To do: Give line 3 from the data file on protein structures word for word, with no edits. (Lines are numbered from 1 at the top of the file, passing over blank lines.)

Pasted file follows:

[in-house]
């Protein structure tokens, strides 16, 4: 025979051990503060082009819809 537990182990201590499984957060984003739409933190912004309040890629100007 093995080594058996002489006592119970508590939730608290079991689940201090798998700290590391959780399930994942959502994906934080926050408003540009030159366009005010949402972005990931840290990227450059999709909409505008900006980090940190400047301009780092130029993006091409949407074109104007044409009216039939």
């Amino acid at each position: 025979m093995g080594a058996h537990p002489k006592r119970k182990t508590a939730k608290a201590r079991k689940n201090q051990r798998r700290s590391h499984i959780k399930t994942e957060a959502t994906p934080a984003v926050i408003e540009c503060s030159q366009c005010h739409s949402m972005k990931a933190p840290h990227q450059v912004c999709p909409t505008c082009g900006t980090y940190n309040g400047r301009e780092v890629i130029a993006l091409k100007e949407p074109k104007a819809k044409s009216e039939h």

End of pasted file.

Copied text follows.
């Amino acid at each position: 025979m093995g080594a058996h537990p002489k006592r119970k182990t508590a939730k608290a201590r079991k689940n201090q051990r798998r700290s590391h499984i959780k399930t994942e957060a959502t994906p934080a984003v926050i408003e540009c503060s030159q366009c005010h739409s949402m972005k990931a933190p840290h990227q450059v912004c999709p909409t505008c082009g900006t980090y940190n309040g400047r301009e780092v890629i130029a993006l091409k100007e949407p074109k104007a819809k044409s009216e039939h």